Intergenerational magic in the workplace
How to create intergenerational workplace magic
Millennials sometimes get a bad rap for expecting career perks that have traditionally come with time and experience – and being vocal enough to ask for them. This is not always a bad thing and perhaps something people of all generations can learn from; employers who try to meet the hopes and dreams of their staff can be rewarded with additional engagement, loyalty and retention of employees of all generations.
What’s good for millennials is good for everyone
A sense of purpose, respect for and alignment with personal values, training and development opportunities and a rewarding career path, strong leadership, mentoring and coaching, recognition for outcomes rather than time invested, great communication, flexibility. These are criteria that are often defined things millennials want, but in fact everybody tends to look for in a new employer.
In today’s post-industrial workplaces, successful employers and new styles of companies are leveraging technology and creating ‘person friendly’ workplaces through great policies and a more deliberate approach to leadership.
Let’s look at three things that are often seen as millennial desires, and the benefits a focus on them can bring:
As a millennials’ Instagram feed will demonstrate, we’re sharing more than ever before. In New Zealand, we’re becoming more open as a society, and millennials expect to bring their authentic selves into the workplace – albeit the professional version of that self (but that doesn’t mean they don’t need to follow your rules!). Just like any good partnership, it’s a great idea to check your values against each other before you move in together. Having a firm knowledge of your values as an organisation, how they translate into your culture, and being able to express all of that is a great start. Ensuring they are experienced and expressed at every level of your organisation is a strong follow through.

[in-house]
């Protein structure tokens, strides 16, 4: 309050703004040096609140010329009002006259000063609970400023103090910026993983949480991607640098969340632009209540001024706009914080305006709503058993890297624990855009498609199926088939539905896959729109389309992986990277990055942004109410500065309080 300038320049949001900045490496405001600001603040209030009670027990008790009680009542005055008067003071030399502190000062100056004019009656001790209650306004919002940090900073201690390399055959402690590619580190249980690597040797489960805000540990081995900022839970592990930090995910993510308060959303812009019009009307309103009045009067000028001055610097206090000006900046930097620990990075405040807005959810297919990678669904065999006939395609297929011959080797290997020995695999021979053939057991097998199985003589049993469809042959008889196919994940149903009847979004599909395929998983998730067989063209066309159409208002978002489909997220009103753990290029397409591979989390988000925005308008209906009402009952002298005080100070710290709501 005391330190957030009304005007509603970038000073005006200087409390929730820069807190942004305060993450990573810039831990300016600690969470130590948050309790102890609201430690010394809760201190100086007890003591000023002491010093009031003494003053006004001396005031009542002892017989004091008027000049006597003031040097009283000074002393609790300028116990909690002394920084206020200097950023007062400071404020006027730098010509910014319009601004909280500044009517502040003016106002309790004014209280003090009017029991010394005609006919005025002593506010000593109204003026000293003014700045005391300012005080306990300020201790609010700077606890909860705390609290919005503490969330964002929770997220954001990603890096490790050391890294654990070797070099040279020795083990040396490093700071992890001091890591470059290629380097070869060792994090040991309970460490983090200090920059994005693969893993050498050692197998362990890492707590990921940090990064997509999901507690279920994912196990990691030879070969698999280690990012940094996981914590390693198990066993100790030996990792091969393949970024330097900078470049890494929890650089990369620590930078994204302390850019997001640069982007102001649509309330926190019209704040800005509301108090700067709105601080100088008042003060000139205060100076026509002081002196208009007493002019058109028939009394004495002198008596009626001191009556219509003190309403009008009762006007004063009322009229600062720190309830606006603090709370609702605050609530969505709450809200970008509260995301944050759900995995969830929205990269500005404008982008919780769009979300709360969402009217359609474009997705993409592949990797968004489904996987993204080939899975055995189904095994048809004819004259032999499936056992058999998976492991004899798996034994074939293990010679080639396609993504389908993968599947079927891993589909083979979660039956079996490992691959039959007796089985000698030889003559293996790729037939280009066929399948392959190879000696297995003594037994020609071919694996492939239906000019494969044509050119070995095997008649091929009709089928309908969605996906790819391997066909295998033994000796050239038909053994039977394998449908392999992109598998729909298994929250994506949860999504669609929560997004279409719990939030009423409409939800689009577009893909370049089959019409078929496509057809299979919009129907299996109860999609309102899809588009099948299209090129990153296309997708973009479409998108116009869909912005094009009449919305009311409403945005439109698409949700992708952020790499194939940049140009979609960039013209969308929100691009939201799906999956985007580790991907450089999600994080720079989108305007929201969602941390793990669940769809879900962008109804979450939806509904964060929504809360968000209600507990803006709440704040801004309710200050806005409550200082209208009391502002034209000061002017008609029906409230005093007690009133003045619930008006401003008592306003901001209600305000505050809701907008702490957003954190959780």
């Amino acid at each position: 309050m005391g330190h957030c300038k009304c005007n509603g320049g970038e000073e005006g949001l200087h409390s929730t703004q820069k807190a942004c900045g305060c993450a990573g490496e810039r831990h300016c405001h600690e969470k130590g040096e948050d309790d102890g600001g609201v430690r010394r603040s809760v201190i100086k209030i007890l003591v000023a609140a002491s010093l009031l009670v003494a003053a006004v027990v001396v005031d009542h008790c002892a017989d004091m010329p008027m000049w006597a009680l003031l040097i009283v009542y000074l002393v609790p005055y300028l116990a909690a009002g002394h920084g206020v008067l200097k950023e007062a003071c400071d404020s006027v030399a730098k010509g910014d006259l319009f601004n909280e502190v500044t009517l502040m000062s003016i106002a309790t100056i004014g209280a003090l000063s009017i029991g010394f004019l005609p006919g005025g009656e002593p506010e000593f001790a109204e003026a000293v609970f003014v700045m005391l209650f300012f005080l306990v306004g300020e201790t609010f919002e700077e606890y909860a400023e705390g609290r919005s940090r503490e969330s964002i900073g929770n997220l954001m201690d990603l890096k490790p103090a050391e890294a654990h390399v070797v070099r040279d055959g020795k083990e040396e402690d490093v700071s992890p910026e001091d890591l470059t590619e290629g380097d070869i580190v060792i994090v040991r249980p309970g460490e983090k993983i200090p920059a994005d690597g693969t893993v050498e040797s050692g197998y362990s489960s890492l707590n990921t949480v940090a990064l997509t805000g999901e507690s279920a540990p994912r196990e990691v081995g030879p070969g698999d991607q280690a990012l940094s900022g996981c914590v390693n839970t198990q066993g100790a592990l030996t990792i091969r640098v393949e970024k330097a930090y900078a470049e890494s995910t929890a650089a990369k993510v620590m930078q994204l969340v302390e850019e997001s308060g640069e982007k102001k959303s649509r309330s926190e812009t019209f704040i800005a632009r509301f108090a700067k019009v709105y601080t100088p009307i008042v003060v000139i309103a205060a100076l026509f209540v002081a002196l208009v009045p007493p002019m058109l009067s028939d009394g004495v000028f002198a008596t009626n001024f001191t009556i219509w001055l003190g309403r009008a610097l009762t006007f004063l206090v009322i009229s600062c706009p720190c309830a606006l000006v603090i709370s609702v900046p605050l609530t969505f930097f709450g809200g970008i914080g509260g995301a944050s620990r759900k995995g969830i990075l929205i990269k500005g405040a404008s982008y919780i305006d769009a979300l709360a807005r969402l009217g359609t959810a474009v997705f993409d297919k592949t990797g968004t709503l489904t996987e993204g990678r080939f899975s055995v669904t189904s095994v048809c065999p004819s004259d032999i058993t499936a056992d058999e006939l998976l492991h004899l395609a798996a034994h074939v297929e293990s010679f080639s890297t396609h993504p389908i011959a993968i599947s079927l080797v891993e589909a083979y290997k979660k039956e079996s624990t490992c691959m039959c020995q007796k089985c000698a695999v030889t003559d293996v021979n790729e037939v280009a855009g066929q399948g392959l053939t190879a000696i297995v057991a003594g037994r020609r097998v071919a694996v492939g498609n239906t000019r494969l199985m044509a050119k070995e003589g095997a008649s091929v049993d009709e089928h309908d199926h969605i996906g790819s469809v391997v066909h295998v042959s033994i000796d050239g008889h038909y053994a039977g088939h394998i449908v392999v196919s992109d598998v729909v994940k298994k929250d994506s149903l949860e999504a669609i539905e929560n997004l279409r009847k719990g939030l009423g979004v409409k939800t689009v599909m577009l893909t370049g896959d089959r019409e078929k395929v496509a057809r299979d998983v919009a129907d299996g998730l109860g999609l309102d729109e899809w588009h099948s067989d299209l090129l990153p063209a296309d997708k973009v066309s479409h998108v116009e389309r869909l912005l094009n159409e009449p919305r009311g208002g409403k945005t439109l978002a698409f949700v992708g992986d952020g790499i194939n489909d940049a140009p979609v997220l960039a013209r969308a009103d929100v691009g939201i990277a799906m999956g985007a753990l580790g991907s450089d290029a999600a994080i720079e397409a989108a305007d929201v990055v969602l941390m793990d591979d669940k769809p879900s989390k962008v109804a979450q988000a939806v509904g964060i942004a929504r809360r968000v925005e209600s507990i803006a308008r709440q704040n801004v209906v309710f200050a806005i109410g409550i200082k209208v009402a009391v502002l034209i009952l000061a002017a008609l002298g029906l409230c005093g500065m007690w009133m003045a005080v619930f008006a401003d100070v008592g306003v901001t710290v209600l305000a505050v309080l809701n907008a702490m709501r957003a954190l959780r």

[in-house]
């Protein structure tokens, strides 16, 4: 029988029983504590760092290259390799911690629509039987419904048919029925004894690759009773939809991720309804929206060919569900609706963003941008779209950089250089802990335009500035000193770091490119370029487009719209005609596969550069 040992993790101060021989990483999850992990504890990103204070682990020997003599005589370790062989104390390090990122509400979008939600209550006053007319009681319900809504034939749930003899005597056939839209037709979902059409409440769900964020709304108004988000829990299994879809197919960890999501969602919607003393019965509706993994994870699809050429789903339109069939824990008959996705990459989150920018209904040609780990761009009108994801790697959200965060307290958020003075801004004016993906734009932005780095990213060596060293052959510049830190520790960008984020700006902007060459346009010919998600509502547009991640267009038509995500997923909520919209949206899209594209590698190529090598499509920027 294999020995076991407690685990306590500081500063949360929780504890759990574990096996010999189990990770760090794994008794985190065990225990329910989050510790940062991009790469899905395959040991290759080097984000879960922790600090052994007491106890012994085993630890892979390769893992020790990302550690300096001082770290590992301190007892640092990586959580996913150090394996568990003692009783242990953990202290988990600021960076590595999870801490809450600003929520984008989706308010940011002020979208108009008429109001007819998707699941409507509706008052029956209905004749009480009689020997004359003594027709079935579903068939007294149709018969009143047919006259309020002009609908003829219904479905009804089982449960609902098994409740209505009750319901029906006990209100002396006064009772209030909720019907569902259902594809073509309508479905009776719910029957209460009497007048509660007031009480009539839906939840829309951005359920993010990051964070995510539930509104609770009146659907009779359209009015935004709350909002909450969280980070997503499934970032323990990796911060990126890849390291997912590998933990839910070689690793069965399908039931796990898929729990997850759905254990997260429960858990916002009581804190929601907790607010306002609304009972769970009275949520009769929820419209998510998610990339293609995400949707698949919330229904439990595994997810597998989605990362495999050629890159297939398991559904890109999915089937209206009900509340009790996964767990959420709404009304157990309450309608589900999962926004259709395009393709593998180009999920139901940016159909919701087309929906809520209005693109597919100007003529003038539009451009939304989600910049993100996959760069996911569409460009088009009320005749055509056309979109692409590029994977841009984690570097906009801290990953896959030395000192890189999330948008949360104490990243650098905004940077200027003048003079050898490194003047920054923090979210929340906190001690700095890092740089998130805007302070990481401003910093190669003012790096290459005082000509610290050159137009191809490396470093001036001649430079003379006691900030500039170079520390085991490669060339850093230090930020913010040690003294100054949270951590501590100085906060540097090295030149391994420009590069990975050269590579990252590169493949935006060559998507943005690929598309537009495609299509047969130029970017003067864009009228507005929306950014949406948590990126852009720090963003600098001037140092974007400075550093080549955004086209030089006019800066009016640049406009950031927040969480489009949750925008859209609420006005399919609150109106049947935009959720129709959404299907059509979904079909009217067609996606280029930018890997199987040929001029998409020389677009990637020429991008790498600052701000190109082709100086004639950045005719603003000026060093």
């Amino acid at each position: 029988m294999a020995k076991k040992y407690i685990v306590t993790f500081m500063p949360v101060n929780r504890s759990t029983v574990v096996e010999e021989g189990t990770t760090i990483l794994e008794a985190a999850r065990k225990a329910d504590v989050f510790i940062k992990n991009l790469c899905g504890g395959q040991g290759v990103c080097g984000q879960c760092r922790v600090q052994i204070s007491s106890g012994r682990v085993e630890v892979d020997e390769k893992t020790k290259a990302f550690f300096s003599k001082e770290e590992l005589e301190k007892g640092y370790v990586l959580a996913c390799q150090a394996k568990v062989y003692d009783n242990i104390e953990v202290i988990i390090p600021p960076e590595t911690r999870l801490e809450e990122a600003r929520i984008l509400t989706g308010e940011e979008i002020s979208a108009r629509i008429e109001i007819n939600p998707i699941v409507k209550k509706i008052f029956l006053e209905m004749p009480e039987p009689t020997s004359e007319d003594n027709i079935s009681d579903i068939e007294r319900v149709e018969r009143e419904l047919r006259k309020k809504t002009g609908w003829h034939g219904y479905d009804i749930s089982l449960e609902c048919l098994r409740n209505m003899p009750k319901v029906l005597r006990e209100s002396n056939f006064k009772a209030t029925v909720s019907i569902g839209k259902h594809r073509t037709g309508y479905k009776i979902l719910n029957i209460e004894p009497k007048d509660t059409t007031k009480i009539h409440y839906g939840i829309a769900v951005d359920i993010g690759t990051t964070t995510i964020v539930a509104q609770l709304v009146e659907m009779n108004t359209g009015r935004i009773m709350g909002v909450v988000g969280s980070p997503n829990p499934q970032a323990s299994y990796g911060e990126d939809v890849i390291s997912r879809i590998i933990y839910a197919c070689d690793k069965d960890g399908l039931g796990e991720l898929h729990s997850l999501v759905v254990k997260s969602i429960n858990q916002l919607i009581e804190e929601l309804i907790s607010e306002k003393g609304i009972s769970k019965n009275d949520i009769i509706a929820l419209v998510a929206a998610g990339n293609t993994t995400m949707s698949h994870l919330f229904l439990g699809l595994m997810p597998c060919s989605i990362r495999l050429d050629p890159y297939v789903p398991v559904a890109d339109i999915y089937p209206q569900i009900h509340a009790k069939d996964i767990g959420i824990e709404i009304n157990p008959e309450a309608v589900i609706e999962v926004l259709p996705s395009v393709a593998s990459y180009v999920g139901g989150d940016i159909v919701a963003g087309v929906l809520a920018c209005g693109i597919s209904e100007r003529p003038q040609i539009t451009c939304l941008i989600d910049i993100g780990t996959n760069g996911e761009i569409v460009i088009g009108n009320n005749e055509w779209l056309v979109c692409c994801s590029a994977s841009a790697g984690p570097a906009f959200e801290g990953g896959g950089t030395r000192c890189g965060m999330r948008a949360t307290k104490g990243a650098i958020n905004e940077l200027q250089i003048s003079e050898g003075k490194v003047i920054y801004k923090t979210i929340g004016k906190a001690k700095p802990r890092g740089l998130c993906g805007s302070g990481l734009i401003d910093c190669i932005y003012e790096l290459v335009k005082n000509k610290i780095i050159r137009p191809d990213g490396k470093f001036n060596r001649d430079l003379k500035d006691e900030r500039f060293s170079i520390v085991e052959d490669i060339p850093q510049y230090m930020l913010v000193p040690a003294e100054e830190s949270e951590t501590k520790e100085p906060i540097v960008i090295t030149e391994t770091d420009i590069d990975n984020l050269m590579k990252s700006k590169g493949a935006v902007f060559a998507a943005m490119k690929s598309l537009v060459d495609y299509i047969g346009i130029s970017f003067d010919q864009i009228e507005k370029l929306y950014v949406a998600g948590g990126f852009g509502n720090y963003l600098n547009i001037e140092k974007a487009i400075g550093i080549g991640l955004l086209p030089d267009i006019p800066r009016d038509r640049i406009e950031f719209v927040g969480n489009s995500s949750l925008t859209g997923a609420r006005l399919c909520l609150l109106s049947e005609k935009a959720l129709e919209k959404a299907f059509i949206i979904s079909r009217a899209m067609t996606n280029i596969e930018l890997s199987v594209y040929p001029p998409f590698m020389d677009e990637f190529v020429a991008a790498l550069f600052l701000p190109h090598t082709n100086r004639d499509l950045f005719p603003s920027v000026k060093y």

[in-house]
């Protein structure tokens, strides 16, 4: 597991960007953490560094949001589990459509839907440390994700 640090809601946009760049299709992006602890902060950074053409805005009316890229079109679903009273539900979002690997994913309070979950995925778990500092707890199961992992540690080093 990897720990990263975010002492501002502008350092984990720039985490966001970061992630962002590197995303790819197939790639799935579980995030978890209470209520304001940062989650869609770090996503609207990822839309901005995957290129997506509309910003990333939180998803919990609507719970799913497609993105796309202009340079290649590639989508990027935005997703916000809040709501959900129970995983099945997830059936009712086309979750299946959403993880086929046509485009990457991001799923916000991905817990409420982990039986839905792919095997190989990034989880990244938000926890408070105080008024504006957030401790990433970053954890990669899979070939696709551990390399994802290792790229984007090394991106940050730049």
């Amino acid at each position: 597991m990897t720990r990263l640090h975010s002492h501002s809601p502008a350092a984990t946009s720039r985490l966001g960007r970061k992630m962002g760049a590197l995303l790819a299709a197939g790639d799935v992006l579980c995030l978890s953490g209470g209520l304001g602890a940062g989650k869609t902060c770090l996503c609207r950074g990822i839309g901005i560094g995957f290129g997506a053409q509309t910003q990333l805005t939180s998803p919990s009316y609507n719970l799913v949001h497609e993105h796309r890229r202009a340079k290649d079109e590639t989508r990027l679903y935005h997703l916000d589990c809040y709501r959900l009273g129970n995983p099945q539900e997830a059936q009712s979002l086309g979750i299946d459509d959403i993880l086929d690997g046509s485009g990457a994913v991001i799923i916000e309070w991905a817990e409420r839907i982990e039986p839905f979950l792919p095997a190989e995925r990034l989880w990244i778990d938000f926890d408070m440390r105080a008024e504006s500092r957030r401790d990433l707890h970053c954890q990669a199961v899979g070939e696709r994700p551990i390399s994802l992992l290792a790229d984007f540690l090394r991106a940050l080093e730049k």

Employees are increasingly mobile, and available technology means we’re increasingly working from home – whether we’re part of the ‘gig economy’ (freelance) or on the payroll. Being mindful that employees’ personal lives are important – both outside and inside regular working hours – motivates them to meet company objectives.
Dell Technologies developed a remote work programme in response to research finding work-life balance ranked as the number one career goal for all three major generations — baby boomers, Generation X and millennials. It also found that 60% of employees already regularly worked before or after standard business hours. After giving employees the independence to work remotely, 86% said they believed they were as or even more productive compared to those in the office full-time.
Millennials generally want ‘purpose over paycheck’. That’s a commonly-held theory, but is this true only of millennials? In fact it may be less so!
Age and experience are actually huge determining factors in anyone’s idea of what is meaningful. German psychoanalyst Erik Erikson tells us middle-aged adults (read: usually the managers of millennials) who have taken care of their family responsibilities are most likely to want to create something that makes a difference to society. Bringing purpose into the workplace by focussing on the impact and meaning of your team’s work is going to please all generations – and give them commonground to work from as a team. Magic!
How does your workplace make intergenerational magic?
Listen to FCB West San Francisco Chief Creative Officer Karin Osager-Birch explain how AUT interns contributed fresh energy in her workplace.